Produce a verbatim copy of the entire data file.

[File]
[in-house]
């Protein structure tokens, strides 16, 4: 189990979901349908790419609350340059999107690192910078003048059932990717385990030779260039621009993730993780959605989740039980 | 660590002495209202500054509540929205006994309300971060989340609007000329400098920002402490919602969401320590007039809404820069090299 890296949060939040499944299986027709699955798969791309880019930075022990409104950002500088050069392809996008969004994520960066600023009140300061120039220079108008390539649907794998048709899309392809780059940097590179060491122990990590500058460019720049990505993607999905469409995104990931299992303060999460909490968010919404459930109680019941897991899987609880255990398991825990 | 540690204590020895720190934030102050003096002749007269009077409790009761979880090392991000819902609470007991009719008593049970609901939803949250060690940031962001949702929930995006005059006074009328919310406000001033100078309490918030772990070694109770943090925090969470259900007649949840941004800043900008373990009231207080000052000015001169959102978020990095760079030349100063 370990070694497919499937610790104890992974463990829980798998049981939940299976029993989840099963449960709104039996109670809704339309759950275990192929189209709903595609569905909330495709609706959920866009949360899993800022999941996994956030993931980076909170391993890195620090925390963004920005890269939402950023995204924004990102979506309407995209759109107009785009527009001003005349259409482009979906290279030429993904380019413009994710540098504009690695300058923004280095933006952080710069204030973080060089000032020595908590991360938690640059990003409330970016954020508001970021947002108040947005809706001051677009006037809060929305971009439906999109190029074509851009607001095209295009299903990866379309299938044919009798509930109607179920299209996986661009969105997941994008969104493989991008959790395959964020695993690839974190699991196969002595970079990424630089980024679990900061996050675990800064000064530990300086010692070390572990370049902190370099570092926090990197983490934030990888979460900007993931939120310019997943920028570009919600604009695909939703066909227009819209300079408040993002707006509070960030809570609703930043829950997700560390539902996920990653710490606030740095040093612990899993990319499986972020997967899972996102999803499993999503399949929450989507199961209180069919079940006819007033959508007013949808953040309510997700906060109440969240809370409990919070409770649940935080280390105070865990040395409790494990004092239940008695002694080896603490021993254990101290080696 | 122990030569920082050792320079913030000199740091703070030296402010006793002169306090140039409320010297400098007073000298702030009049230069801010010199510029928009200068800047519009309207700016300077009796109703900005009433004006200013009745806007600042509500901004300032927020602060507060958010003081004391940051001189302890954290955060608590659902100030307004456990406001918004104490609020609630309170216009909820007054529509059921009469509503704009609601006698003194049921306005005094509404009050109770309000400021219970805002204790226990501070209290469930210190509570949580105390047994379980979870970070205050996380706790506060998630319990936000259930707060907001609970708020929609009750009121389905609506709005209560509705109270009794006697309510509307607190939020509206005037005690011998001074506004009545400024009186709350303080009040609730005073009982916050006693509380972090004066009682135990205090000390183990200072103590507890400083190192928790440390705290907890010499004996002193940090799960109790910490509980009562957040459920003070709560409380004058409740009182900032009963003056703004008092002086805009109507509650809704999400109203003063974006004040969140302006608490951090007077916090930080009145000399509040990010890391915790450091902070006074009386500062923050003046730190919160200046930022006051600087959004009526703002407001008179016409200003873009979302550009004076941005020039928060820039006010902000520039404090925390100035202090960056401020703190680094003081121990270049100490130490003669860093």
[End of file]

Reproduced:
[in-house]
């Protein structure tokens, strides 16, 4: 189990979901349908790419609350340059999107690192910078003048059932990717385990030779260039621009993730993780959605989740039980 | 660590002495209202500054509540929205006994309300971060989340609007000329400098920002402490919602969401320590007039809404820069090299 890296949060939040499944299986027709699955798969791309880019930075022990409104950002500088050069392809996008969004994520960066600023009140300061120039220079108008390539649907794998048709899309392809780059940097590179060491122990990590500058460019720049990505993607999905469409995104990931299992303060999460909490968010919404459930109680019941897991899987609880255990398991825990 | 540690204590020895720190934030102050003096002749007269009077409790009761979880090392991000819902609470007991009719008593049970609901939803949250060690940031962001949702929930995006005059006074009328919310406000001033100078309490918030772990070694109770943090925090969470259900007649949840941004800043900008373990009231207080000052000015001169959102978020990095760079030349100063 370990070694497919499937610790104890992974463990829980798998049981939940299976029993989840099963449960709104039996109670809704339309759950275990192929189209709903595609569905909330495709609706959920866009949360899993800022999941996994956030993931980076909170391993890195620090925390963004920005890269939402950023995204924004990102979506309407995209759109107009785009527009001003005349259409482009979906290279030429993904380019413009994710540098504009690695300058923004280095933006952080710069204030973080060089000032020595908590991360938690640059990003409330970016954020508001970021947002108040947005809706001051677009006037809060929305971009439906999109190029074509851009607001095209295009299903990866379309299938044919009798509930109607179920299209996986661009969105997941994008969104493989991008959790395959964020695993690839974190699991196969002595970079990424630089980024679990900061996050675990800064000064530990300086010692070390572990370049902190370099570092926090990197983490934030990888979460900007993931939120310019997943920028570009919600604009695909939703066909227009819209300079408040993002707006509070960030809570609703930043829950997700560390539902996920990653710490606030740095040093612990899993990319499986972020997967899972996102999803499993999503399949929450989507199961209180069919079940006819007033959508007013949808953040309510997700906060109440969240809370409990919070409770649940935080280390105070865990040395409790494990004092239940008695002694080896603490021993254990101290080696 | 122990030569920082050792320079913030000199740091703070030296402010006793002169306090140039409320010297400098007073000298702030009049230069801010010199510029928009200068800047519009309207700016300077009796109703900005009433004006200013009745806007600042509500901004300032927020602060507060958010003081004391940051001189302890954290955060608590659902100030307004456990406001918004104490609020609630309170216009909820007054529509059921009469509503704009609601006698003194049921306005005094509404009050109770309000400021219970805002204790226990501070209290469930210190509570949580105390047994379980979870970070205050996380706790506060998630319990936000259930707060907001609970708020929609009750009121389905609506709005209560509705109270009794006697309510509307607190939020509206005037005690011998001074506004009545400024009186709350303080009040609730005073009982916050006693509380972090004066009682135990205090000390183990200072103590507890400083190192928790440390705290907890010499004996002193940090799960109790910490509980009562957040459920003070709560409380004058409740009182900032009963003056703004008092002086805009109507509650809704999400109203003063974006004040969140302006608490951090007077916090930080009145000399509040990010890391915790450091902070006074009386500062923050003046730190919160200046930022006051600087959004009526703002407001008179016409200003873009979302550009004076941005020039928060820039006010902000520039404090925390100035202090960056401020703190680094003081121990270049100490130490003669860093």